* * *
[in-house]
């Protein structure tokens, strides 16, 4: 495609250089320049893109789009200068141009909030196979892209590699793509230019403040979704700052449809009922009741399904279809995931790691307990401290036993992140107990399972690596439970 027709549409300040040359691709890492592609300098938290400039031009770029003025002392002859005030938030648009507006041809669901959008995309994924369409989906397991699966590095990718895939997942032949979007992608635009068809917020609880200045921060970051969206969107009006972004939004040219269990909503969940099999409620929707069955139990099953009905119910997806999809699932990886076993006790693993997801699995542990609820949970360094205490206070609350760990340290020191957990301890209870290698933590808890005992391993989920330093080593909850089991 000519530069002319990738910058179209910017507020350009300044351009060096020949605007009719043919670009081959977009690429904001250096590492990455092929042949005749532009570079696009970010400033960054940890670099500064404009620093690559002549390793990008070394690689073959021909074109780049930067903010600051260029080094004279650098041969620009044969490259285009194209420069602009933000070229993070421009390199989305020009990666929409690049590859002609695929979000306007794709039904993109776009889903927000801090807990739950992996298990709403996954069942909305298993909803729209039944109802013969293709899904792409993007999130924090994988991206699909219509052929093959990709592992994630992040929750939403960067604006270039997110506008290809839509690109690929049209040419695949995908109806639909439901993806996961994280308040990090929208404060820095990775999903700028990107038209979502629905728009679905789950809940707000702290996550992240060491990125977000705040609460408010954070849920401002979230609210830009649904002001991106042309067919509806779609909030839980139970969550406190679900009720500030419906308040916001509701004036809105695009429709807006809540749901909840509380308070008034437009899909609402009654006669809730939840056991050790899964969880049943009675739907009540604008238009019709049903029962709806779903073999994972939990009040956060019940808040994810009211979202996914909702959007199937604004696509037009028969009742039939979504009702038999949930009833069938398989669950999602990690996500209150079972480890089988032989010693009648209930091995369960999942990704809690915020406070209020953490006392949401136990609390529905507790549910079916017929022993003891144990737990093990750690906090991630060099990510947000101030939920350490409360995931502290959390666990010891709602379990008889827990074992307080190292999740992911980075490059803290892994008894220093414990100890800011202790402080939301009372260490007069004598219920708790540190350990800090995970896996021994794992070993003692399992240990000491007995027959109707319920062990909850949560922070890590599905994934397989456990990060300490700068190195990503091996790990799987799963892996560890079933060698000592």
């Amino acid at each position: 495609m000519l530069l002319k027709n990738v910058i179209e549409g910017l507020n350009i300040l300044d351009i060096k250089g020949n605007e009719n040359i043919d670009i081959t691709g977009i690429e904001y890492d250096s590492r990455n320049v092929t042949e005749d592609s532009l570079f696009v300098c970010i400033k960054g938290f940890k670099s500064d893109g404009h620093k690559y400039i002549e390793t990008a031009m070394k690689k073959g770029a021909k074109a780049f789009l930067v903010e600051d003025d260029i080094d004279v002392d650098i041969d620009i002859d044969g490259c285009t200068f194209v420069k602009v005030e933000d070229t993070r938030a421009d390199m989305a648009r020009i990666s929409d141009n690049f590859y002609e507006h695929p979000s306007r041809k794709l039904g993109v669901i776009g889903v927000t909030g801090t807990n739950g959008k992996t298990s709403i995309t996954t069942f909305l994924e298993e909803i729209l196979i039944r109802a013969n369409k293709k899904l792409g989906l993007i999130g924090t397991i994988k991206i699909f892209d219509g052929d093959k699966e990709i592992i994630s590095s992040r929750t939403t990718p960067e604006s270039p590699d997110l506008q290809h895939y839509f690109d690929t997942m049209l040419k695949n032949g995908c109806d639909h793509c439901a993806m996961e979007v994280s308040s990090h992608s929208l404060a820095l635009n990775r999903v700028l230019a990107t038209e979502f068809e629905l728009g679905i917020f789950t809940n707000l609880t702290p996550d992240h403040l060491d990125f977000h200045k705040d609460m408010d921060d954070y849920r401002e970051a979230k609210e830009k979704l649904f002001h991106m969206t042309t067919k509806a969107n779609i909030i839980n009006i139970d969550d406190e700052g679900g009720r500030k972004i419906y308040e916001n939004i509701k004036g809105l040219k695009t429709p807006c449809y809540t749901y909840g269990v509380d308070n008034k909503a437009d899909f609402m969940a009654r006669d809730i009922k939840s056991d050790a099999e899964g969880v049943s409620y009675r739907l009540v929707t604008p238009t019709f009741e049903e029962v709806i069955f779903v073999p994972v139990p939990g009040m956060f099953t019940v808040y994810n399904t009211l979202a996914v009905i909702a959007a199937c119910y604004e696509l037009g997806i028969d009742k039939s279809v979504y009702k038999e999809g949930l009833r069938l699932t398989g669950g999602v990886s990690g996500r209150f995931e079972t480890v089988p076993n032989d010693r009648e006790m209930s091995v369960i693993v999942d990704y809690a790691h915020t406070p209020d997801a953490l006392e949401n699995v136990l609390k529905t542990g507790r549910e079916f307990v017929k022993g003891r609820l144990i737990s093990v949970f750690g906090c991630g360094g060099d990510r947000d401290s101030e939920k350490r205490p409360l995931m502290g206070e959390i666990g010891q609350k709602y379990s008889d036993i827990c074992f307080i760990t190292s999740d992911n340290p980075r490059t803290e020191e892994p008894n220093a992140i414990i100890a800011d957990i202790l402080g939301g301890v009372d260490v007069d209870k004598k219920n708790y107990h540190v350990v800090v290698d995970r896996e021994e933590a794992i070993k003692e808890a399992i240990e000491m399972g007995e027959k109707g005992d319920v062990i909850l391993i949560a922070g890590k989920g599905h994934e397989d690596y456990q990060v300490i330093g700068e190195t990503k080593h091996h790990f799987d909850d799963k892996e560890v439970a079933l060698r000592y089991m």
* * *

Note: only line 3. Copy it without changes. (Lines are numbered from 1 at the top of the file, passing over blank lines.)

């Amino acid at each position: 495609m000519l530069l002319k027709n990738v910058i179209e549409g910017l507020n350009i300040l300044d351009i060096k250089g020949n605007e009719n040359i043919d670009i081959t691709g977009i690429e904001y890492d250096s590492r990455n320049v092929t042949e005749d592609s532009l570079f696009v300098c970010i400033k960054g938290f940890k670099s500064d893109g404009h620093k690559y400039i002549e390793t990008a031009m070394k690689k073959g770029a021909k074109a780049f789009l930067v903010e600051d003025d260029i080094d004279v002392d650098i041969d620009i002859d044969g490259c285009t200068f194209v420069k602009v005030e933000d070229t993070r938030a421009d390199m989305a648009r020009i990666s929409d141009n690049f590859y002609e507006h695929p979000s306007r041809k794709l039904g993109v669901i776009g889903v927000t909030g801090t807990n739950g959008k992996t298990s709403i995309t996954t069942f909305l994924e298993e909803i729209l196979i039944r109802a013969n369409k293709k899904l792409g989906l993007i999130g924090t397991i994988k991206i699909f892209d219509g052929d093959k699966e990709i592992i994630s590095s992040r929750t939403t990718p960067e604006s270039p590699d997110l506008q290809h895939y839509f690109d690929t997942m049209l040419k695949n032949g995908c109806d639909h793509c439901a993806m996961e979007v994280s308040s990090h992608s929208l404060a820095l635009n990775r999903v700028l230019a990107t038209e979502f068809e629905l728009g679905i917020f789950t809940n707000l609880t702290p996550d992240h403040l060491d990125f977000h200045k705040d609460m408010d921060d954070y849920r401002e970051a979230k609210e830009k979704l649904f002001h991106m969206t042309t067919k509806a969107n779609i909030i839980n009006i139970d969550d406190e700052g679900g009720r500030k972004i419906y308040e916001n939004i509701k004036g809105l040219k695009t429709p807006c449809y809540t749901y909840g269990v509380d308070n008034k909503a437009d899909f609402m969940a009654r006669d809730i009922k939840s056991d050790a099999e899964g969880v049943s409620y009675r739907l009540v929707t604008p238009t019709f009741e049903e029962v709806i069955f779903v073999p994972v139990p939990g009040m956060f099953t019940v808040y994810n399904t009211l979202a996914v009905i909702a959007a199937c119910y604004e696509l037009g997806i028969d009742k039939s279809v979504y009702k038999e999809g949930l009833r069938l699932t398989g669950g999602v990886s990690g996500r209150f995931e079972t480890v089988p076993n032989d010693r009648e006790m209930s091995v369960i693993v999942d990704y809690a790691h915020t406070p209020d997801a953490l006392e949401n699995v136990l609390k529905t542990g507790r549910e079916f307990v017929k022993g003891r609820l144990i737990s093990v949970f750690g906090c991630g360094g060099d990510r947000d401290s101030e939920k350490r205490p409360l995931m502290g206070e959390i666990g010891q609350k709602y379990s008889d036993i827990c074992f307080i760990t190292s999740d992911n340290p980075r490059t803290e020191e892994p008894n220093a992140i414990i100890a800011d957990i202790l402080g939301g301890v009372d260490v007069d209870k004598k219920n708790y107990h540190v350990v800090v290698d995970r896996e021994e933590a794992i070993k003692e808890a399992i240990e000491m399972g007995e027959k109707g005992d319920v062990i909850l391993i949560a922070g890590k989920g599905h994934e397989d690596y456990q990060v300490i330093g700068e190195t990503k080593h091996h790990f799987d909850d799963k892996e560890v439970a079933l060698r000592y089991m």